The original Renault Captur debuted in simpler times in 2013. An era before a “crossover” became the thing it is today, and when this stylish Renault had just a handful of competitors.
But fast forward seven years and all this has changed, with the Captur now seeing in excess of 20 manufacturers fighting for the business of this ever-growing customer base. And while this Renault still continues to sell in droves, with 1.5 million being registered since 2013 (a sizeable chunk of those coming to the UK), the poor-quality interior and disappointing drive had made it way off the pace of rivals. It’s therefore time for a game of catch-up with this all-new model…
So what’s new?
Based on the excellent new Clio, this second-generation Captur has some solid foundations already in place. It’s built on a new platform known as “CMF-B” – allowing for improved cabin space and electrified powertrains for the first time, with a plug-in hybrid version to go on sale in July.
Just like the exterior design of the Clio, the Captur’s looks haven’t changed dramatically compared with its predecessor, which is unsurprising because styling is said to be the key reason why buyers chose the previous model. It certainly pays, then, to take the “if it ain’t broke, don’t fix it” approach. The interior is a different story, though, with the cabin entirely new with a much cleaner and more upmarket layout.
In terms of engines, you’ll have to wait a few months if you’re looking for a hybrid Captur, but there are plenty of turbocharged engine options to go with from launch. If you’re looking for petrol, you can choose between a 99bhp 1.0-litre or a 1.3-litre unit with outputs of either 128bhp or 153bhp. As for diesel, there is a single 1.5-litre engine available with variants of 94bhp or 113bhp.
Our test car uses the junior 1.0-litre petrol unit and sends its power to the front wheels via a five-speed manual gearbox – the latter being an odd pairing as a six-speed gearbox is far more commonplace these days. With this engine, the Captur is a model that’s best for use around town – as it sits at high revs at motorway speeds.
In terms of numbers, it can accelerate from 0-60mph in 13.1 seconds and hit a claimed top speed of 107mph, while returning a combined 47.1mpg and CO2 emissions of 116g/km.
We also tried the 128bhp 1.3-litre petrol unit, which offered much-improved performance, but it was let down by its seven-speed dual-clutch automatic transmission. Should you drive regularly out of town, this could be the better option, though.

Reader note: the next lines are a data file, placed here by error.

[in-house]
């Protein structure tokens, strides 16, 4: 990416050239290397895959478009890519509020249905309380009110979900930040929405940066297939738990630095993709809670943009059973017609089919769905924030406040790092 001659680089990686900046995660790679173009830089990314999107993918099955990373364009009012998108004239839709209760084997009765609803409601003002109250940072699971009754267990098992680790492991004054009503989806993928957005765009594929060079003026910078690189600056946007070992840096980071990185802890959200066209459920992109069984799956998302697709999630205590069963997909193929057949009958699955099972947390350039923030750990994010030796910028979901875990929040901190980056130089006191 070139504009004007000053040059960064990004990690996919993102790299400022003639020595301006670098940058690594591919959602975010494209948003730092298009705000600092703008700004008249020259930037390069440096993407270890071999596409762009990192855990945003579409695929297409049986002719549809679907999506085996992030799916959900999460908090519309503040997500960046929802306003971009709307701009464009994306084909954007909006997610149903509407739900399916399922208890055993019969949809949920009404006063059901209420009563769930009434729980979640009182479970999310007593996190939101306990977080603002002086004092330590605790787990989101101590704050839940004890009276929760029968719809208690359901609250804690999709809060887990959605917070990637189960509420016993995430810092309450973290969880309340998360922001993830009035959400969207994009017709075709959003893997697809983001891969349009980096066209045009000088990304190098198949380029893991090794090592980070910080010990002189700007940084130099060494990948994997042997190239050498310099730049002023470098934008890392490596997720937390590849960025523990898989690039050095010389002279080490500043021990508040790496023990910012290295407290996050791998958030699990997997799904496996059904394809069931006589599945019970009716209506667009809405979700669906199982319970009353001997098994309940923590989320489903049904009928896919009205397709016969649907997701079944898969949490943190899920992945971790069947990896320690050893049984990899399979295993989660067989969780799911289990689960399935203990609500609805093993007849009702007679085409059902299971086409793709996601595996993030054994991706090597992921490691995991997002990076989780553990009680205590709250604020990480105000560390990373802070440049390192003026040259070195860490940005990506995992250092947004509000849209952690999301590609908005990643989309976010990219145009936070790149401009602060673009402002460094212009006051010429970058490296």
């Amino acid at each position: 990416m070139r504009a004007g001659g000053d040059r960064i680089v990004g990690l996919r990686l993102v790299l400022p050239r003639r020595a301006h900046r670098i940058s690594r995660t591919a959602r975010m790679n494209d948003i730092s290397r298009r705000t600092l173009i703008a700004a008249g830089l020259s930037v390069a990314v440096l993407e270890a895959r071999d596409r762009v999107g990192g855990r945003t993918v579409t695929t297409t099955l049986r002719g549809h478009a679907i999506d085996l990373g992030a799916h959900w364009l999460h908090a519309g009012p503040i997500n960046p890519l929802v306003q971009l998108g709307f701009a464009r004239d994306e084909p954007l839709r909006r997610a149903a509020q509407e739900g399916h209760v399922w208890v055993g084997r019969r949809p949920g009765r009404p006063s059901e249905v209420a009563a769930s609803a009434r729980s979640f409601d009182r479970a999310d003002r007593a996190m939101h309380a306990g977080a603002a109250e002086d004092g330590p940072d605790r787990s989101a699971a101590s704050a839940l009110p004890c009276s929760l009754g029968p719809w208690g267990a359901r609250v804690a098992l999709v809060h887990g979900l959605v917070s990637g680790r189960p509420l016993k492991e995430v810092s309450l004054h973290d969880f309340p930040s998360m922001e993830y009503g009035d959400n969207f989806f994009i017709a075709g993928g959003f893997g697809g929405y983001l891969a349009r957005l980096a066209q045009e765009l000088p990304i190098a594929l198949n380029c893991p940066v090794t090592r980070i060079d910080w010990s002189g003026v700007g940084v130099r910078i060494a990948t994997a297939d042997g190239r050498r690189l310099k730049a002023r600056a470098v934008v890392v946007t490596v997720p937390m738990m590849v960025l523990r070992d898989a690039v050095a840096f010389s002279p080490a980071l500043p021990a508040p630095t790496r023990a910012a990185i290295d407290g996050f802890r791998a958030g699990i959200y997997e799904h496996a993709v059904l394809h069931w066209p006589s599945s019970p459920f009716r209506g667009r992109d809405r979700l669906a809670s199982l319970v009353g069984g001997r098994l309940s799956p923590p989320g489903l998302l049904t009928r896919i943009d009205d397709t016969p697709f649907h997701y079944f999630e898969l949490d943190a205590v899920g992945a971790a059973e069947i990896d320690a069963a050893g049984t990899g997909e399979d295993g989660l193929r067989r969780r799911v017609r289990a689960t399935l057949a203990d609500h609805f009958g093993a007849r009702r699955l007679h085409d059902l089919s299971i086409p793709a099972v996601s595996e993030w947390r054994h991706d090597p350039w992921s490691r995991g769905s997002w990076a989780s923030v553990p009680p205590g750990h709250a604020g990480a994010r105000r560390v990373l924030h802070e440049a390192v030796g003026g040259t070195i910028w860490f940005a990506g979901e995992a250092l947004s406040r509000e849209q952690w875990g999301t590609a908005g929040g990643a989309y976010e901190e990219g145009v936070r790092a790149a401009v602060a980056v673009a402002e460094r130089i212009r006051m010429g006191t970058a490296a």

Behind the wheel, this new Captur feels like an entirely different car to its predecessor, being far more comfortable and refined than before. It’s exceptionally easy to drive with light controls and an excellent turning circle making it feel just as nimble around urban areas as a city car. That said, refinement remains impressive at higher speeds thanks to limited road noise, while the engine is largely quiet unless under heavy acceleration.
The Captur remains one of the best-looking crossovers around, retaining the bold and recognisable C-shaped daytime running lights and the two-tone “floating roof”. It also adds new touches such as the matching C-shaped rear lights and a smoother and fresher-looking tailgate with more noticeable branding. LED headlights are also now standard.
Thanks to an increase in length of 11cm, the model also looks far more like a baby SUV than ever before – rather than just a lifted version of the Clio. This is something buyers are undoubtedly going to love.
The interior was one of the key flaws of the older Captur – feeling just as flimsy as it looked. Little surprise, then, that it’s this area where Renault has been making huge changes for the better.
Look hard and you might find a few cheap-feeling plastics, but the quality has dramatically improved thanks to new textures and cool semi-digital touches like the ventilation controls.
The new model is also now the most spacious car in its class, with increased legroom and boot space – the latter rising by 81 litres to a seriously impressive 536 litres. Unlike many cars in this sector, the Captur is easily big enough to be a compact family car, and far larger than the Clio it’s based on.
The Captur remains an affordable crossover option, with the range starting from £17,595, which is just about identical to the Skoda Kamiq and Nissan Juke.
If you want to splash out on the top model, the S Edition isn’t significantly pricier (costing from £20,595), and adds front parking sensors, a larger touchscreen, a semi-digital instrument cluster and a reversing camera.
All in all, it’s rare for a car to get its brief absolutely nailed, but the Captur manages to do just that. It feels like a true transformation compared to the dated outgoing version and far more well-rounded than just about all of its rivals – offering spaciousness with ease of driving, through to stylish looks and affordability.
Whether you’re looking for a small family car or a compact crossover, this Renault should definitely be on your shortlist. Maybe even at the top.
- Model: Renault Captur
- Price: From £17,595
- Performance: 0-60mph in 13.1 seconds
- Top Speed: 107mph
- Economy: 47.1 mpg
- CO2 emissons: 116g/km